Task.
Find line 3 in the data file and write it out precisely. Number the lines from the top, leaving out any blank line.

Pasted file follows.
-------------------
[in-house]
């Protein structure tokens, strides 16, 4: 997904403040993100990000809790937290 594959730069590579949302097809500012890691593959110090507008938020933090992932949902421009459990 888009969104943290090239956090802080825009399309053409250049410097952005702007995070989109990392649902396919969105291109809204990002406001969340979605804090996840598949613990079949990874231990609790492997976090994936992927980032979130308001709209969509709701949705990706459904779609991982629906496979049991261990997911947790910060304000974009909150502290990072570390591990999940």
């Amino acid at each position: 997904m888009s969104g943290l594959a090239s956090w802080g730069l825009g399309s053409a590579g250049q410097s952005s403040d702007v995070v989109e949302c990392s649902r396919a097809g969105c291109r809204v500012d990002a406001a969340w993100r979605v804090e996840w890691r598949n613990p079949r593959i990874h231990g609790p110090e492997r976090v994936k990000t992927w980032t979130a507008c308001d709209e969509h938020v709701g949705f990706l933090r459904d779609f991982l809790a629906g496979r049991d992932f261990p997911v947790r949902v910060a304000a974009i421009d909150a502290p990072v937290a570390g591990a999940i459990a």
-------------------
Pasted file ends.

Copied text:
């Amino acid at each position: 997904m888009s969104g943290l594959a090239s956090w802080g730069l825009g399309s053409a590579g250049q410097s952005s403040d702007v995070v989109e949302c990392s649902r396919a097809g969105c291109r809204v500012d990002a406001a969340w993100r979605v804090e996840w890691r598949n613990p079949r593959i990874h231990g609790p110090e492997r976090v994936k990000t992927w980032t979130a507008c308001d709209e969509h938020v709701g949705f990706l933090r459904d779609f991982l809790a629906g496979r049991d992932f261990p997911v947790r949902v910060a304000a974009i421009d909150a502290p990072v937290a570390g591990a999940i459990a």